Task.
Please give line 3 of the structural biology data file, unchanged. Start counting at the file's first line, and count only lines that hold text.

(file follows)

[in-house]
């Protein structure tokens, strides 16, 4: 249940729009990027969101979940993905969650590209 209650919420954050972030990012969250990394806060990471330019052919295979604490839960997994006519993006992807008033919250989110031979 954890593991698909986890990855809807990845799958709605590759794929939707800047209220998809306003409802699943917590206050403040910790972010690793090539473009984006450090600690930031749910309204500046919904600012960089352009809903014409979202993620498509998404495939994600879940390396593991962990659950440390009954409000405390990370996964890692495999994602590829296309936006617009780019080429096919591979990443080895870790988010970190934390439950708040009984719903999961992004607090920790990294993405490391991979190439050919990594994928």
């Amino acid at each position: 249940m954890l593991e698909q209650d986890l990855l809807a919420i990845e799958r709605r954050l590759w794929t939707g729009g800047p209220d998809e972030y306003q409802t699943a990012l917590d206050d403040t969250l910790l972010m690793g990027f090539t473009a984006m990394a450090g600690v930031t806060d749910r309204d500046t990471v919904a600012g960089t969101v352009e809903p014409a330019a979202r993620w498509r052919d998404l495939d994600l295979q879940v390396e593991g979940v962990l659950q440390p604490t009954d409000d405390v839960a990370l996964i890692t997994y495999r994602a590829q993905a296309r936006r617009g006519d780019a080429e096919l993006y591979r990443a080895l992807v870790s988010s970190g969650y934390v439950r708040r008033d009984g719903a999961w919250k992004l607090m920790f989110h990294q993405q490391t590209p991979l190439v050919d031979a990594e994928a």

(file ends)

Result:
């Amino acid at each position: 249940m954890l593991e698909q209650d986890l990855l809807a919420i990845e799958r709605r954050l590759w794929t939707g729009g800047p209220d998809e972030y306003q409802t699943a990012l917590d206050d403040t969250l910790l972010m690793g990027f090539t473009a984006m990394a450090g600690v930031t806060d749910r309204d500046t990471v919904a600012g960089t969101v352009e809903p014409a330019a979202r993620w498509r052919d998404l495939d994600l295979q879940v390396e593991g979940v962990l659950q440390p604490t009954d409000d405390v839960a990370l996964i890692t997994y495999r994602a590829q993905a296309r936006r617009g006519d780019a080429e096919l993006y591979r990443a080895l992807v870790s988010s970190g969650y934390v439950r708040r008033d009984g719903a999961w919250k992004l607090m920790f989110h990294q993405q490391t590209p991979l190439v050919d031979a990594e994928a």